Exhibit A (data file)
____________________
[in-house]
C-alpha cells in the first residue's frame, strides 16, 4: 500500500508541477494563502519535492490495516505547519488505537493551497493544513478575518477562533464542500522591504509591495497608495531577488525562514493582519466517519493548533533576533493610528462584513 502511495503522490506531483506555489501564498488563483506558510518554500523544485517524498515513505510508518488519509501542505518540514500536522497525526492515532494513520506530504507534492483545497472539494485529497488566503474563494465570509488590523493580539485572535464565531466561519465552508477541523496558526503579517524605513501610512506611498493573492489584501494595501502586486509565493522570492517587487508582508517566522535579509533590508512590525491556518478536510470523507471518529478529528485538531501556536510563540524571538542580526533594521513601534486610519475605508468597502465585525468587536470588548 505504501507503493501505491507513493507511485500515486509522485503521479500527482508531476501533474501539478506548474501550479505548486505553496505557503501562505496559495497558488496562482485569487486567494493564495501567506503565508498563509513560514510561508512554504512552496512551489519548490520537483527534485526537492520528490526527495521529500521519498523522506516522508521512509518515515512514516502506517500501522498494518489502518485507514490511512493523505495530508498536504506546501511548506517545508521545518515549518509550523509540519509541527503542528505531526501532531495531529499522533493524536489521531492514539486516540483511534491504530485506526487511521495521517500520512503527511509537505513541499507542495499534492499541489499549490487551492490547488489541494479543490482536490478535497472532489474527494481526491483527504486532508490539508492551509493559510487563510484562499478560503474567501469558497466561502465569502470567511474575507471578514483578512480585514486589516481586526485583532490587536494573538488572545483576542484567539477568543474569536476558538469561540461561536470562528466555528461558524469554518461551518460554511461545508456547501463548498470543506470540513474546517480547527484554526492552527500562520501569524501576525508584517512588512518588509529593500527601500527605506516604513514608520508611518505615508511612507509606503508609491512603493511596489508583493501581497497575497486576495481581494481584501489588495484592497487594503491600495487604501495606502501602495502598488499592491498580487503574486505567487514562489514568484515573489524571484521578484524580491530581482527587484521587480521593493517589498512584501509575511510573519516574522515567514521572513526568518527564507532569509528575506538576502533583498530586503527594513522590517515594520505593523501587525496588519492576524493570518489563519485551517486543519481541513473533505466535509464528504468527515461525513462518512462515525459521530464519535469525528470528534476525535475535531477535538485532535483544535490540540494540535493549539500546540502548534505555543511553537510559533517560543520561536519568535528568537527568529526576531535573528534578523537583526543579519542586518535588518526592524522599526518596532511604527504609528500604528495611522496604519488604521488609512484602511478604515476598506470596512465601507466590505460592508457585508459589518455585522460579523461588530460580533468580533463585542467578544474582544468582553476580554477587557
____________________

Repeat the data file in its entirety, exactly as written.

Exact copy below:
[in-house]
C-alpha cells in the first residue's frame, strides 16, 4: 500500500508541477494563502519535492490495516505547519488505537493551497493544513478575518477562533464542500522591504509591495497608495531577488525562514493582519466517519493548533533576533493610528462584513 502511495503522490506531483506555489501564498488563483506558510518554500523544485517524498515513505510508518488519509501542505518540514500536522497525526492515532494513520506530504507534492483545497472539494485529497488566503474563494465570509488590523493580539485572535464565531466561519465552508477541523496558526503579517524605513501610512506611498493573492489584501494595501502586486509565493522570492517587487508582508517566522535579509533590508512590525491556518478536510470523507471518529478529528485538531501556536510563540524571538542580526533594521513601534486610519475605508468597502465585525468587536470588548 505504501507503493501505491507513493507511485500515486509522485503521479500527482508531476501533474501539478506548474501550479505548486505553496505557503501562505496559495497558488496562482485569487486567494493564495501567506503565508498563509513560514510561508512554504512552496512551489519548490520537483527534485526537492520528490526527495521529500521519498523522506516522508521512509518515515512514516502506517500501522498494518489502518485507514490511512493523505495530508498536504506546501511548506517545508521545518515549518509550523509540519509541527503542528505531526501532531495531529499522533493524536489521531492514539486516540483511534491504530485506526487511521495521517500520512503527511509537505513541499507542495499534492499541489499549490487551492490547488489541494479543490482536490478535497472532489474527494481526491483527504486532508490539508492551509493559510487563510484562499478560503474567501469558497466561502465569502470567511474575507471578514483578512480585514486589516481586526485583532490587536494573538488572545483576542484567539477568543474569536476558538469561540461561536470562528466555528461558524469554518461551518460554511461545508456547501463548498470543506470540513474546517480547527484554526492552527500562520501569524501576525508584517512588512518588509529593500527601500527605506516604513514608520508611518505615508511612507509606503508609491512603493511596489508583493501581497497575497486576495481581494481584501489588495484592497487594503491600495487604501495606502501602495502598488499592491498580487503574486505567487514562489514568484515573489524571484521578484524580491530581482527587484521587480521593493517589498512584501509575511510573519516574522515567514521572513526568518527564507532569509528575506538576502533583498530586503527594513522590517515594520505593523501587525496588519492576524493570518489563519485551517486543519481541513473533505466535509464528504468527515461525513462518512462515525459521530464519535469525528470528534476525535475535531477535538485532535483544535490540540494540535493549539500546540502548534505555543511553537510559533517560543520561536519568535528568537527568529526576531535573528534578523537583526543579519542586518535588518526592524522599526518596532511604527504609528500604528495611522496604519488604521488609512484602511478604515476598506470596512465601507466590505460592508457585508459589518455585522460579523461588530460580533468580533463585542467578544474582544468582553476580554477587557